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AnonymousI'd really appreciate your reply to my first letter. But in the sentence: "The news that he won surprised us all." that he won- is the noun clause;according to one of the website on the Internet. In the sentence "The fact that the earth is round is obvious." that the earth is round'-is a noun clause, according to you and many other refferences. What is the difference between the two sentences? Please expound clearly. In addition, I've come across some more difficult sentences such "It's a time that wars should cease." -that wars should cease is a noun clause used as an apposition to the word"time"; is it correct?- According to the high school grammar book from India.

Hi Sothy Sin,

I blew it royally! You are right. The clause 'that he won' is appositive clause because it is the news. The same goes for 'that the earth is round', which is the fact. Both clauses refer to the noun they follow.

1. "The news that he won surprised us all" - What is the news? 'He won' is the news. Both 'the news' and 'that he won' refer to the same thing (i.e., equivalent).
2. "The fact that the earth is round is well known" - What is the fact? 'The earth is round' is the fact. Both 'the fact' and 'that the earth is round' refer to the same thing.

In regard to the sentence "The news which we received last month was unbelievable," What is the news? Not sure! But it was which we received. We received the news. We received which. The relative pronoun which and the news are equivalent; thus, "which we received last month" is an adjective clause.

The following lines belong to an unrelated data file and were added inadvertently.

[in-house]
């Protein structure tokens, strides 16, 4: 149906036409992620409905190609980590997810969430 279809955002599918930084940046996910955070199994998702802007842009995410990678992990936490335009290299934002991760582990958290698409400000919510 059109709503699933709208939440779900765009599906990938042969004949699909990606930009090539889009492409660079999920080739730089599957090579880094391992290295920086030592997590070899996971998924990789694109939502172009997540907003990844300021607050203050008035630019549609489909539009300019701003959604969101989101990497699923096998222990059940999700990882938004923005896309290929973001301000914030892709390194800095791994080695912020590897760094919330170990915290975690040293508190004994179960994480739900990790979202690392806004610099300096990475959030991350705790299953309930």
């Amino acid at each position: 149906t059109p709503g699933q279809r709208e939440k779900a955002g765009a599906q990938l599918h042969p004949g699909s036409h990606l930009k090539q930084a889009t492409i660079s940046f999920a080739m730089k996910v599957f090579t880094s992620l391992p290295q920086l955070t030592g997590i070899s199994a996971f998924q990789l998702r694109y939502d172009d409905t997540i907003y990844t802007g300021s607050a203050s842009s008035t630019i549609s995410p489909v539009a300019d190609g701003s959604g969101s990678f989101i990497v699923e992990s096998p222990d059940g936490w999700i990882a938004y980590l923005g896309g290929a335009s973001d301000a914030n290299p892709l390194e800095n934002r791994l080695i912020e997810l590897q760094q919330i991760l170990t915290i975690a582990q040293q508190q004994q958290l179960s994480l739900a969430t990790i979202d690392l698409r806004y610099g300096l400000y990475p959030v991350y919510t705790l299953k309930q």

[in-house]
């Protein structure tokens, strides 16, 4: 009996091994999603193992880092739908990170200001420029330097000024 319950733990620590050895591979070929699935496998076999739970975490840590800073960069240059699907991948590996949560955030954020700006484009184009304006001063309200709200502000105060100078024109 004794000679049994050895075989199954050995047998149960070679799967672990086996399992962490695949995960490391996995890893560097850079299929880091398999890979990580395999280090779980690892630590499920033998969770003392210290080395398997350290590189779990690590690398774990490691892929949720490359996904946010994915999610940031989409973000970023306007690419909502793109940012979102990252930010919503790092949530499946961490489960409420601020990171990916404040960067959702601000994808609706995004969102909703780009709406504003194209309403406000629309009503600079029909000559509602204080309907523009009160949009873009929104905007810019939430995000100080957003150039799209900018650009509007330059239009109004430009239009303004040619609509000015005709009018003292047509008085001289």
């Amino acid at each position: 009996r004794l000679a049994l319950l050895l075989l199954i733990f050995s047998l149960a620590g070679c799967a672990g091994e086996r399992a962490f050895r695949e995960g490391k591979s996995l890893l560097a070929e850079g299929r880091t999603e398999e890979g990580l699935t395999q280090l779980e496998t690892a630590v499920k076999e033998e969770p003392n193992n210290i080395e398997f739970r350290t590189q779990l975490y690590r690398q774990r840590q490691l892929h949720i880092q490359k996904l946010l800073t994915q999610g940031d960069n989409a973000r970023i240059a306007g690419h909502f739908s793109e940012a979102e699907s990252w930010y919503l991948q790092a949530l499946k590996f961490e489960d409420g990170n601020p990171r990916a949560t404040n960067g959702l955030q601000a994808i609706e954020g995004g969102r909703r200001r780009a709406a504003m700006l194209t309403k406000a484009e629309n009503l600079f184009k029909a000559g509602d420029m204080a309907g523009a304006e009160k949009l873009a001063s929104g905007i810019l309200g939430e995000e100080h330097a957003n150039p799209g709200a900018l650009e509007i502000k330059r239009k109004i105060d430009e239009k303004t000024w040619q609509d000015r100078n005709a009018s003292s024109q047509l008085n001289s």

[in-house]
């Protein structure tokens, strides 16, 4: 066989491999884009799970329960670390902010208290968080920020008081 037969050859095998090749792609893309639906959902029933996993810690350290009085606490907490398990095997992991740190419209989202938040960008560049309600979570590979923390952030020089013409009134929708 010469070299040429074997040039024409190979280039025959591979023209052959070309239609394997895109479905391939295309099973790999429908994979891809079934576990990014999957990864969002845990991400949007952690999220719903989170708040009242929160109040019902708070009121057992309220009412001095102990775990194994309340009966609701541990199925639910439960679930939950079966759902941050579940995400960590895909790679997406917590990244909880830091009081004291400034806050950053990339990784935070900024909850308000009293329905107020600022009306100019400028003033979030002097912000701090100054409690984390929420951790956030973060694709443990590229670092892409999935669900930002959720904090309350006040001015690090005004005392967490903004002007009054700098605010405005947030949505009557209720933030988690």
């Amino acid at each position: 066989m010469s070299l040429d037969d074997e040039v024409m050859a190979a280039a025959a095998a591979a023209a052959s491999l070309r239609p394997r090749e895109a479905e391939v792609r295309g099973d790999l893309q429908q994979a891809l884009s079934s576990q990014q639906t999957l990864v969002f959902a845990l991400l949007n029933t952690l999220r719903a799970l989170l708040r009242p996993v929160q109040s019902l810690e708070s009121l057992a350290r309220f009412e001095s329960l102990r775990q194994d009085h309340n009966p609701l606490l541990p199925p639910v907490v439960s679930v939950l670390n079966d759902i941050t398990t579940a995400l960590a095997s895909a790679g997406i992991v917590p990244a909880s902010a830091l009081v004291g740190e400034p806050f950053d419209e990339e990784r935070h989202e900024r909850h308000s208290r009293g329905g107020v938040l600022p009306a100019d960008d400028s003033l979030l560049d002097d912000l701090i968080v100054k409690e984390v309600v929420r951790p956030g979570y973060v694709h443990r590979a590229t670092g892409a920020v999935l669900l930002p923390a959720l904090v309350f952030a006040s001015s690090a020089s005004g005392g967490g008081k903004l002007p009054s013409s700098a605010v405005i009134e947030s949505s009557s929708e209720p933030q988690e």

Finally, let's take a look at "It's a time when wars should cease." What's a time? 'when wars should cease'. Both 'a time' and 'when wars should cease' are equivalent. Therefore, 'when wars should cease' is an appositive clause.
1. The news that he won surprised us all. Noun clause. Apposition.
2. The news which we received last month was unbelievable. Adjective clause. (Relative.)
3. It is a fact that the earth is round. Noun clause. Fronting of Dummy it.
4. The fact that the earth is round is well-known. Noun clause. Apposition.

CJ
Dear Sir

Thank you very much for your explanation about the diffrence between noun clauses and relative clauses. Now, I would like to ask you one more question which is about the compariosons of adjectives. The sentenses are as below:

1. Which is the most useful thing to own: a computer or a car? or Which is more useful thing to own: a computer or a car?
2. Which is near to your house: a school or a supermarket?